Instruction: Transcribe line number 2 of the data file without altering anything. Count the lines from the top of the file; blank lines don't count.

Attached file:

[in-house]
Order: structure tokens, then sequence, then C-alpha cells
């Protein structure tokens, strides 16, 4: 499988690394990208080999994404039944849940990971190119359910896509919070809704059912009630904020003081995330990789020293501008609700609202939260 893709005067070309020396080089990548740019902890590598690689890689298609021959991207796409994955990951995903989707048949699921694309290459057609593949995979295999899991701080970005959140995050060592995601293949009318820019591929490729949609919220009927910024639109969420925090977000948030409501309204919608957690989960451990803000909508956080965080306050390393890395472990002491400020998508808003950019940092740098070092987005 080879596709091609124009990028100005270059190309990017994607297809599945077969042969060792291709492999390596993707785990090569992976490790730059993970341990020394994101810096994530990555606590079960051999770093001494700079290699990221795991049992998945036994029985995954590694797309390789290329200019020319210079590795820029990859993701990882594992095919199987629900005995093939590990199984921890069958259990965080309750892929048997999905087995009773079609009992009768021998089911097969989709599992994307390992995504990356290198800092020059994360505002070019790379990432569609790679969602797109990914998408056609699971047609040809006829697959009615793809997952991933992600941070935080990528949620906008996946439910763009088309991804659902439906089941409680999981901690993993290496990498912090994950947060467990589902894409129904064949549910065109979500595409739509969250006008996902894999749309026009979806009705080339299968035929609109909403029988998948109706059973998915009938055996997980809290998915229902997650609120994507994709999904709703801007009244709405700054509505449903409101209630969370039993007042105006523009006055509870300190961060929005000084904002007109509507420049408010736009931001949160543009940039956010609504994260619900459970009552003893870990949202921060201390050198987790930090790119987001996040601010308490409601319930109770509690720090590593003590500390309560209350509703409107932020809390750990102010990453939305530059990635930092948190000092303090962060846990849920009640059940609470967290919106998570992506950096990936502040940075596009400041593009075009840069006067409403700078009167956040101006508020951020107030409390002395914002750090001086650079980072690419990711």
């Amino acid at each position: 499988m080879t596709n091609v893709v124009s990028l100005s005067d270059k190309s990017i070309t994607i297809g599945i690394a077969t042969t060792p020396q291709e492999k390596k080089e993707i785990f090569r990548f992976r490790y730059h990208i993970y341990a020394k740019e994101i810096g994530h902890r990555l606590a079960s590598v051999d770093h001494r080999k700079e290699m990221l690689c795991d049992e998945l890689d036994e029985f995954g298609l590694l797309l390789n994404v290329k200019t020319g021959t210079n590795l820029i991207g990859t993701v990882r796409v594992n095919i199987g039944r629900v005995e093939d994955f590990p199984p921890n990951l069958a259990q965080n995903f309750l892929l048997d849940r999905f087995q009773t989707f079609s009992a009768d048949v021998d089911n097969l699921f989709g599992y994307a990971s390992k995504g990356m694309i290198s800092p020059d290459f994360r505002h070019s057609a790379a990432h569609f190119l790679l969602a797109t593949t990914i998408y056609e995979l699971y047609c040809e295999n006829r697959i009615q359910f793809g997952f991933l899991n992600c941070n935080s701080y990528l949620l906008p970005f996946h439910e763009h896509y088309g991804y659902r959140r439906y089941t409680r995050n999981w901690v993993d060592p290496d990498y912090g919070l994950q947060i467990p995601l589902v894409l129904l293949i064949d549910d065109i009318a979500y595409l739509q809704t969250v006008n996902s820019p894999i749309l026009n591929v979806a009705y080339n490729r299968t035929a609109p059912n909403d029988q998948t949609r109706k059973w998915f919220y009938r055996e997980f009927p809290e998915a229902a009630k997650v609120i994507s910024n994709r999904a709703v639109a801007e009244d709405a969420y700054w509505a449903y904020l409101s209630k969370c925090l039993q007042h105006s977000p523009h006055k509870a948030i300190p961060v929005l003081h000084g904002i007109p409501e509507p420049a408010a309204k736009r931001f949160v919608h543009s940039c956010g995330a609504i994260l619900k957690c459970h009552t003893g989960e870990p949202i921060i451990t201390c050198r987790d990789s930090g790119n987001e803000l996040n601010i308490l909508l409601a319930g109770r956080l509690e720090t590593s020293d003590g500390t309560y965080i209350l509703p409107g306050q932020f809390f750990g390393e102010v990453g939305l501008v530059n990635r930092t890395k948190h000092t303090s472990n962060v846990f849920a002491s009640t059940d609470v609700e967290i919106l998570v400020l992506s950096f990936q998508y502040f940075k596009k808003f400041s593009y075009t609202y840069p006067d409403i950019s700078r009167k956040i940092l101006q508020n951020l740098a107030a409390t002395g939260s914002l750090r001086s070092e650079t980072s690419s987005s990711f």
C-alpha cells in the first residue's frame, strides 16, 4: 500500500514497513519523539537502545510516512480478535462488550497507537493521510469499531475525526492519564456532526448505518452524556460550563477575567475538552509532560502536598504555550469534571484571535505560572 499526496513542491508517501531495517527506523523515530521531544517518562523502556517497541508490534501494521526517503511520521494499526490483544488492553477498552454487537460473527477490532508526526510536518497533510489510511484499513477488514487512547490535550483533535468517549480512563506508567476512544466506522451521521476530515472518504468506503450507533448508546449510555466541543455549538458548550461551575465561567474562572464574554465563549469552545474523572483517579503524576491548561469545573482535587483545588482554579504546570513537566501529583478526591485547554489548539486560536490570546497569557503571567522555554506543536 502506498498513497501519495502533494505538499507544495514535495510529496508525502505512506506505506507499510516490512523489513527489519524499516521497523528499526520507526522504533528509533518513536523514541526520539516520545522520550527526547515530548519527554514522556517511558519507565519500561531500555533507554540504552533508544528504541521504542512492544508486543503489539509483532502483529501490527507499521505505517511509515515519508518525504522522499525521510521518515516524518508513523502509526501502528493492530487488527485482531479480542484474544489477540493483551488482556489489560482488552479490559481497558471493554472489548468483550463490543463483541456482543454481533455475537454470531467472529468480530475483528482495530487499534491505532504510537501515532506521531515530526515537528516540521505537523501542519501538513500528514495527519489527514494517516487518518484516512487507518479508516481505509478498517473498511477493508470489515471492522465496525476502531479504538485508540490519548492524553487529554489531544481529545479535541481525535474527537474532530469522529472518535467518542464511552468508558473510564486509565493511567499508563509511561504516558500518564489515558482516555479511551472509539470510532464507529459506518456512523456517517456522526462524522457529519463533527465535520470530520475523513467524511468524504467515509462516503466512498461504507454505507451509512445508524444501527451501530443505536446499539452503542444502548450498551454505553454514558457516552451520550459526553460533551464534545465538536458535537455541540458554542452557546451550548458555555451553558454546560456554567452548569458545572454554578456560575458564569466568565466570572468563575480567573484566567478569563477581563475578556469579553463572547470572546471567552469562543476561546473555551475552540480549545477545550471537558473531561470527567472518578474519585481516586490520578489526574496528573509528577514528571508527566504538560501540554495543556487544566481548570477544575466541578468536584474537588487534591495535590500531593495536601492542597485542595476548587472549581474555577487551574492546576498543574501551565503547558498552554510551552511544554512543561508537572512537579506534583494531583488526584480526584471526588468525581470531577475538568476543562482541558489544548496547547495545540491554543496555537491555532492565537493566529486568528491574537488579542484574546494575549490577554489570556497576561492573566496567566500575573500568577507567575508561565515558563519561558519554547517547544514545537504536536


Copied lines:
Order: structure tokens, then sequence, then C-alpha cells